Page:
(NAPSI)—It could happen to you: You open your e-mail and see a message that seems to come from your bank asking you to reconfirm your online banking profile because of “some unusual activity on your account.” Reading it, you notice a couple of things, however. The e-mail begins with a simple “Hello,” not a personal greeting. A couple of words are misspelled and the grammar is a little off. Next, you roll your mouse over the link you’re asked to connect to and you notice it’s clearly not from your bank, because the link misspells the bank’s name.
Nice work. You’ve just avoided being hooked by a phishing scam, where online thieves use false website links and other schemes to gain access to people’s private information or install harmful software on their computers.
“This is what comes to mind when you hear ‘phishing’ and these low-skill attacks definitely still exist,” says Peleus Uhley, lead security strategist at Adobe. “However, phishing attacks have improved and have become more sophisticated over the years. In order to be less obvious, they will often illegally include corporate logos and messaging. They will even use recent events to make the e-mail seem more legitimate,” he adds.
For example, at least 2 million people received an e-mail notifying them that an order they had placed on a large U.S. retailer’s website was being processed, though none of them had actually done so. Still, thousands of people clicked on the link in the e-mail, and they downloaded malware that infected their computers, putting them in the control of the hackers.
Some phishing scams purport to offer the latest updates to popular software such as Adobe Reader and Adobe Flash Player. “These scams can mislead some users to install malware that harms their computers and attempts to capture their sensitive personal information,” says Uhley. In truth, updates to Adobe products are available only on its website. The company never makes software updates available through third parties.
“If you think you have been a victim of a phishing e-mail claiming to be from Adobe, then send a copy of the offending e-mail to our customer support team so that we can investigate,” Uhley advises.
Recognizing Phishing E-mail
• A request for personal information. No legitimate company will ask for personal or account information via e-mail. For example, a recent phishing scam, this time supposedly from a major bank’s customer service group, warned recipients that someone tried to log into their accounts and they must now “confirm” their account info. The phishing spam took recipients to a very convincing copy of the bank’s log-in page, including a Web address that looked like it ended with the bank’s website link, but in fact went to a website in Russia.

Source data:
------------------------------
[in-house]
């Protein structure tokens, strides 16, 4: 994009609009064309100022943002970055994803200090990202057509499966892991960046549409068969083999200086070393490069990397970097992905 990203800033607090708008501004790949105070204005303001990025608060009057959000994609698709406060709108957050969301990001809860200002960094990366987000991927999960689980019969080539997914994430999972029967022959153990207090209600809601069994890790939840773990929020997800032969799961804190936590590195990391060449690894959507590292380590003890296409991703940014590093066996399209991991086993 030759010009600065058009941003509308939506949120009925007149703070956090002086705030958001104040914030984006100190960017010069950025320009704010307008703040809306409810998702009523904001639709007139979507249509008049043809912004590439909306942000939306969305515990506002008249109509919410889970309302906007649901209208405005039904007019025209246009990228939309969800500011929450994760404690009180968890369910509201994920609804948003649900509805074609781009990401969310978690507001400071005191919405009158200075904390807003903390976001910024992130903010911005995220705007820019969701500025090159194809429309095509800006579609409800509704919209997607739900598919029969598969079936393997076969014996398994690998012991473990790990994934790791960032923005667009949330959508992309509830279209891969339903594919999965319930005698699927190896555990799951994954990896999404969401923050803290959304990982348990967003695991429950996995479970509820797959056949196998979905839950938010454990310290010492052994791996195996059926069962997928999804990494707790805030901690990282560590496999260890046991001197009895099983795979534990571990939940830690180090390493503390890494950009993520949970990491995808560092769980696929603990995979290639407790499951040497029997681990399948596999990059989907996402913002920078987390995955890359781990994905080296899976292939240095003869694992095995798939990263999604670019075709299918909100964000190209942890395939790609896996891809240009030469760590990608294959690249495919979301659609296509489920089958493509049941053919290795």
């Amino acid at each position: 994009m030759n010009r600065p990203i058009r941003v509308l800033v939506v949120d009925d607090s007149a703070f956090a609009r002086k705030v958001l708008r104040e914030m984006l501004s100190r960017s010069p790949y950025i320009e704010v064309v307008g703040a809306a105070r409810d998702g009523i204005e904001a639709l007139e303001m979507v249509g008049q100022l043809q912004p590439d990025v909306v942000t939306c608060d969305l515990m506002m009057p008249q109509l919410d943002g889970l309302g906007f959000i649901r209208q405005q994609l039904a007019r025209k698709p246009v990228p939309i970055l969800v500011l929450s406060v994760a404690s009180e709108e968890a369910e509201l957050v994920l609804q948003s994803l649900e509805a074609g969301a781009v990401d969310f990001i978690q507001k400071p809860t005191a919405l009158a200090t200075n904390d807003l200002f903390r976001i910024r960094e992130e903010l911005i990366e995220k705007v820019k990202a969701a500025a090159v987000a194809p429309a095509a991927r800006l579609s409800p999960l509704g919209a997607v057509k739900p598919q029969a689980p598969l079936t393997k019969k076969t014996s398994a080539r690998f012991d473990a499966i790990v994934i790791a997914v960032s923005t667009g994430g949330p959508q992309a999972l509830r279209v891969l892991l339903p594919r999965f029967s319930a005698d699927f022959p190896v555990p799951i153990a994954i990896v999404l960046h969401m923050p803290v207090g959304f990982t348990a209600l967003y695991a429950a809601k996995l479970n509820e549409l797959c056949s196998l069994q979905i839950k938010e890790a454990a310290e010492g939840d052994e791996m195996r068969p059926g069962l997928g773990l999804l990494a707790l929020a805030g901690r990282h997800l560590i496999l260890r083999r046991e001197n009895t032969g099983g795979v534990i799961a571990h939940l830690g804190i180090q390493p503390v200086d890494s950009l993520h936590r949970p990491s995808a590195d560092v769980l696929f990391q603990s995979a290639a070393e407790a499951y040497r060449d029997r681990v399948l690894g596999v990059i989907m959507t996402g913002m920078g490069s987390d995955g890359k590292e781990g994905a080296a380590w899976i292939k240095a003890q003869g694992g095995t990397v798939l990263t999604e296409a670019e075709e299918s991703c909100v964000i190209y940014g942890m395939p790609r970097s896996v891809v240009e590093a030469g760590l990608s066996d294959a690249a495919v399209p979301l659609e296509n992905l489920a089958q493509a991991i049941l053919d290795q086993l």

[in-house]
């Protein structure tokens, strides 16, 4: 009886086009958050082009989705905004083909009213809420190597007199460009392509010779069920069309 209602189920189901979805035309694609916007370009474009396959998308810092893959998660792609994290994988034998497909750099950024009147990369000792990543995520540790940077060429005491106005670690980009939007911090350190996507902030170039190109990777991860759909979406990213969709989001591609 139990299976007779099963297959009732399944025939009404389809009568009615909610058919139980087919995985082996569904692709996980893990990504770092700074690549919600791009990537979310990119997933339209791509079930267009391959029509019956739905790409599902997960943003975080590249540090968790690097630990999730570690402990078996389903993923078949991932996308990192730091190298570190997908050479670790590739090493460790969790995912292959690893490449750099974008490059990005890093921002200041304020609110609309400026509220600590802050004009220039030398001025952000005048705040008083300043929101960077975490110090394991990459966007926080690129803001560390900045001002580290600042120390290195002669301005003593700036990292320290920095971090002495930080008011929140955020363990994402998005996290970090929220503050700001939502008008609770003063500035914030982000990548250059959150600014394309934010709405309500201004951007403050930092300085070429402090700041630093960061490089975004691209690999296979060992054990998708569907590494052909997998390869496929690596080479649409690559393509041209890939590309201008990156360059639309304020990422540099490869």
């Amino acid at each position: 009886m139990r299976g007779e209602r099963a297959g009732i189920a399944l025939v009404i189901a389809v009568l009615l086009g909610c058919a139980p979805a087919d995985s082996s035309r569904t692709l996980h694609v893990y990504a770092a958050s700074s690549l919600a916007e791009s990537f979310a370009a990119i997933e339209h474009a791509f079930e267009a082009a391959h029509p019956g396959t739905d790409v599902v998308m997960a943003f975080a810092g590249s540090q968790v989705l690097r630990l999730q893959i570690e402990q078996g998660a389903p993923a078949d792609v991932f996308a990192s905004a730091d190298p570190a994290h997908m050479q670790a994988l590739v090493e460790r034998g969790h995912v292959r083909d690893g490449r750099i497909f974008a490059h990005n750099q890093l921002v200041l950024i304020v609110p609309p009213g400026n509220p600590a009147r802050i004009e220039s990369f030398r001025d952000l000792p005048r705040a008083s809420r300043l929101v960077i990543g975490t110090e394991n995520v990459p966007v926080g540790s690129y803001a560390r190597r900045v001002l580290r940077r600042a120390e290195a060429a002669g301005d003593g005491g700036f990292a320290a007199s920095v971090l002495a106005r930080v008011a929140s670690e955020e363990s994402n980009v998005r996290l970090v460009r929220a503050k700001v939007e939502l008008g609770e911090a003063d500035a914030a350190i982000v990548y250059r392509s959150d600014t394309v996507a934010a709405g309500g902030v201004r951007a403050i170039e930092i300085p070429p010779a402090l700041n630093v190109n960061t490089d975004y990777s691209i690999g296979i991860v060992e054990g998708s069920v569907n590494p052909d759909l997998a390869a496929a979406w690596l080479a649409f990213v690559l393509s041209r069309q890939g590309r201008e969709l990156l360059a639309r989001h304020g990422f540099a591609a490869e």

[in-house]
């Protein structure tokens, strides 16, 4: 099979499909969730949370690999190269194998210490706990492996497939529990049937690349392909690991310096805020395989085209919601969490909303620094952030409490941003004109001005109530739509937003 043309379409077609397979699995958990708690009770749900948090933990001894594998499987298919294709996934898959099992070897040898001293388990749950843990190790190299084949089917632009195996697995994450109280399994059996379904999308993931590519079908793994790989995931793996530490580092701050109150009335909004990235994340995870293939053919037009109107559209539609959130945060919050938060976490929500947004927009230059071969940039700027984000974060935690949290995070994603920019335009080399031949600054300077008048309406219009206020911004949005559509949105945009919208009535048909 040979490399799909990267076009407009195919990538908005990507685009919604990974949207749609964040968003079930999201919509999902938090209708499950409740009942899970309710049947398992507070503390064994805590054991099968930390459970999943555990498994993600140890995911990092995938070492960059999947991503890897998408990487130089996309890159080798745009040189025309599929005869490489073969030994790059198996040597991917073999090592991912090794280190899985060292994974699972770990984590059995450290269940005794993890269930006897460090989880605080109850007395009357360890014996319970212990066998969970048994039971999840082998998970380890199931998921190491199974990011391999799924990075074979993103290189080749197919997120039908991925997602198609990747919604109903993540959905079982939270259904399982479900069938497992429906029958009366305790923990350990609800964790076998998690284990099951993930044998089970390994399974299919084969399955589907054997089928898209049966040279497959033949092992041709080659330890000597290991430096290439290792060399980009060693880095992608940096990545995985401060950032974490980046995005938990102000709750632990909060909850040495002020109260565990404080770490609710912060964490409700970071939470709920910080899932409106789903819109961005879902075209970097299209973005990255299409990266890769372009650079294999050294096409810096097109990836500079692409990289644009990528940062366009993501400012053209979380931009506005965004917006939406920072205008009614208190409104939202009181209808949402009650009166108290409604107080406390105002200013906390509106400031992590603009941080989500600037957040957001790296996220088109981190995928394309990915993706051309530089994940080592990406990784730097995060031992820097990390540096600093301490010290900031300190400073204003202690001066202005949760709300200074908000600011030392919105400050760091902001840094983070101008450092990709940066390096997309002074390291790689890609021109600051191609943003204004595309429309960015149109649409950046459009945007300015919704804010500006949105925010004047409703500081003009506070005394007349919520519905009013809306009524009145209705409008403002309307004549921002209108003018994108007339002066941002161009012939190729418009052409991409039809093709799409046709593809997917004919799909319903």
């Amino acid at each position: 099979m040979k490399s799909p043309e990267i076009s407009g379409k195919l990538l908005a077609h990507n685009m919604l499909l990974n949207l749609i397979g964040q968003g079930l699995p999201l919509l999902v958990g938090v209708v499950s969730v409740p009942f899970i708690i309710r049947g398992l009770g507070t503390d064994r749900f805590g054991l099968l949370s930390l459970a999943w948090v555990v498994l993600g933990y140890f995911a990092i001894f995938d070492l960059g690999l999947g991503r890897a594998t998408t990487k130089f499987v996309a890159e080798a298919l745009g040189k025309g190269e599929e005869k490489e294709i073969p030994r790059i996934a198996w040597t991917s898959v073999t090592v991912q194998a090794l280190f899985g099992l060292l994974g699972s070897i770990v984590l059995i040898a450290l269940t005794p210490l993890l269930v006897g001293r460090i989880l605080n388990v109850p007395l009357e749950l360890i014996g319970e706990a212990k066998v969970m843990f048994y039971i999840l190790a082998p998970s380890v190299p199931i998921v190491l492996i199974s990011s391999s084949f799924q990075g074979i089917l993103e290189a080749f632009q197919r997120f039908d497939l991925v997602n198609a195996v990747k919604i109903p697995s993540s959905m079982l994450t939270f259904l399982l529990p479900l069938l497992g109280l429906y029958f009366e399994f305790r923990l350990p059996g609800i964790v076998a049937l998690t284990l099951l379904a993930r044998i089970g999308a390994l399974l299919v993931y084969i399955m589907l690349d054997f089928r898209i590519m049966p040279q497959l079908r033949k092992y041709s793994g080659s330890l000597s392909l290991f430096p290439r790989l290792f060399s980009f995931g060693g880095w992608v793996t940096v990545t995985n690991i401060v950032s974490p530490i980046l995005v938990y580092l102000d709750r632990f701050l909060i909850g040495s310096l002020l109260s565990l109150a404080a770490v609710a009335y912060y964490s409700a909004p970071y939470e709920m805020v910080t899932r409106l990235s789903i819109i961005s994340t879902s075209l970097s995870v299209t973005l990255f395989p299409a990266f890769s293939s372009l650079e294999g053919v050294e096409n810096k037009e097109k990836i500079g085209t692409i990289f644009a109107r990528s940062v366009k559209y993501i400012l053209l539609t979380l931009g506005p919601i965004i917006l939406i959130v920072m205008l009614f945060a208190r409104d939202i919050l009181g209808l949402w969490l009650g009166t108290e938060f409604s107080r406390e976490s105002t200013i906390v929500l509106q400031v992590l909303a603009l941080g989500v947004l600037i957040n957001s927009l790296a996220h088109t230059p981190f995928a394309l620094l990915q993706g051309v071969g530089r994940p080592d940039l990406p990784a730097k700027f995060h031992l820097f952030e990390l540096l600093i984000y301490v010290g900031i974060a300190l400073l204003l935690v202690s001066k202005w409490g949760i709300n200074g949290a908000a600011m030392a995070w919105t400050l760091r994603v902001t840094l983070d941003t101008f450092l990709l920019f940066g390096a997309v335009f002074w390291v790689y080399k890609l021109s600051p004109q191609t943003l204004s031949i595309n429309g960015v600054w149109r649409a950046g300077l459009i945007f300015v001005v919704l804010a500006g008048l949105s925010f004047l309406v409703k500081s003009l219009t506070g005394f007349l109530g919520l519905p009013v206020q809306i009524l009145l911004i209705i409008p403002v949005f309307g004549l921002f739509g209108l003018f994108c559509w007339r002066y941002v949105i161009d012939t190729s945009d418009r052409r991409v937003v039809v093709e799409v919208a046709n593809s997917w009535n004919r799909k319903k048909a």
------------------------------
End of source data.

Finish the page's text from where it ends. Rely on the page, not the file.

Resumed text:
• Urgency. Don’t ever feel pressured into divulging personal information. While there are legitimate reasons for a company to ask you to do something right away—there’s been a security breach, for example—phishers often use scare tactics to fool you into updating certain information. Contact the company directly to confirm the authenticity of the request.
• Incorrect spelling and bad grammar. Phishers often use misspelled words on purpose to get around spam filters that check for the legitimate spelling of a brand name, for example. Another reason is that many scams are run from overseas, where English isn’t the first language.
• Impersonal greetings. Legitimate companies will use customer names or user names in the e-mail and banks will often include part of an account number. Phishing e-mails typically offer generic greetings.
• Your e-mail is the “From” address. This is a sign of a fake e-mail message. Similarly, if the “To” field is a long list of recipients, you should also be cautious. Legitimate e-mails will most likely be sent directly to you and you only.
Be Smartphone Smart
You should be just as wary on your smartphone as you would be on your desktop. Never give away a password or any personal information. If you’re unsure, go to the site directly or e-mail customer support directly. Never use the links or contacts within the e-mail itself.
For further facts and tips on phishing and how to protect yourself, visit www.adobe.com/security/prevent-phishing.html.